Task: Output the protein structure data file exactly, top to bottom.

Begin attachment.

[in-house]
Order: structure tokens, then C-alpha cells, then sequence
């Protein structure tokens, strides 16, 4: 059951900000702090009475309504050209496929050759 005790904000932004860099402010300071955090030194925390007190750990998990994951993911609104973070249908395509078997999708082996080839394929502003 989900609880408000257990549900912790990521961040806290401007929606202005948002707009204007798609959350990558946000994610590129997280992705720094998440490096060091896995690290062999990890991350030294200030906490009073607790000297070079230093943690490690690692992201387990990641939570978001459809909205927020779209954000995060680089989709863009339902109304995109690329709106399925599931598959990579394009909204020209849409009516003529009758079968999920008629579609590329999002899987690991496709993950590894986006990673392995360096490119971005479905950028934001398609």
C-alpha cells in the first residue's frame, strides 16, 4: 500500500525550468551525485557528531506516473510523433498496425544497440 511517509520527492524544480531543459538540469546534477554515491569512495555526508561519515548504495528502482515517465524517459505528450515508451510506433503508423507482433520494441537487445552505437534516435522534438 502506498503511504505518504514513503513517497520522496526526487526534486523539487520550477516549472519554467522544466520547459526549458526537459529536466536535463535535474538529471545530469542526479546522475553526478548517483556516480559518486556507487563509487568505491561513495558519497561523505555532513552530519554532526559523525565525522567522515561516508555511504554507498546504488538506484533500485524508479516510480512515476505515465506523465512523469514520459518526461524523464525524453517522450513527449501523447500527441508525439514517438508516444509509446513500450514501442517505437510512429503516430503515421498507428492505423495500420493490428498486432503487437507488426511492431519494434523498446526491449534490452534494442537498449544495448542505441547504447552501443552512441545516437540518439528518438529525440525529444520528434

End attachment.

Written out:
[in-house]
Order: structure tokens, then C-alpha cells, then sequence
């Protein structure tokens, strides 16, 4: 059951900000702090009475309504050209496929050759 005790904000932004860099402010300071955090030194925390007190750990998990994951993911609104973070249908395509078997999708082996080839394929502003 989900609880408000257990549900912790990521961040806290401007929606202005948002707009204007798609959350990558946000994610590129997280992705720094998440490096060091896995690290062999990890991350030294200030906490009073607790000297070079230093943690490690690692992201387990990641939570978001459809909205927020779209954000995060680089989709863009339902109304995109690329709106399925599931598959990579394009909204020209849409009516003529009758079968999920008629579609590329999002899987690991496709993950590894986006990673392995360096490119971005479905950028934001398609």
C-alpha cells in the first residue's frame, strides 16, 4: 500500500525550468551525485557528531506516473510523433498496425544497440 511517509520527492524544480531543459538540469546534477554515491569512495555526508561519515548504495528502482515517465524517459505528450515508451510506433503508423507482433520494441537487445552505437534516435522534438 502506498503511504505518504514513503513517497520522496526526487526534486523539487520550477516549472519554467522544466520547459526549458526537459529536466536535463535535474538529471545530469542526479546522475553526478548517483556516480559518486556507487563509487568505491561513495558519497561523505555532513552530519554532526559523525565525522567522515561516508555511504554507498546504488538506484533500485524508479516510480512515476505515465506523465512523469514520459518526461524523464525524453517522450513527449501523447500527441508525439514517438508516444509509446513500450514501442517505437510512429503516430503515421498507428492505423495500420493490428498486432503487437507488426511492431519494434523498446526491449534490452534494442537498449544495448542505441547504447552501443552512441545516437540518439528518438529525440525529444520528434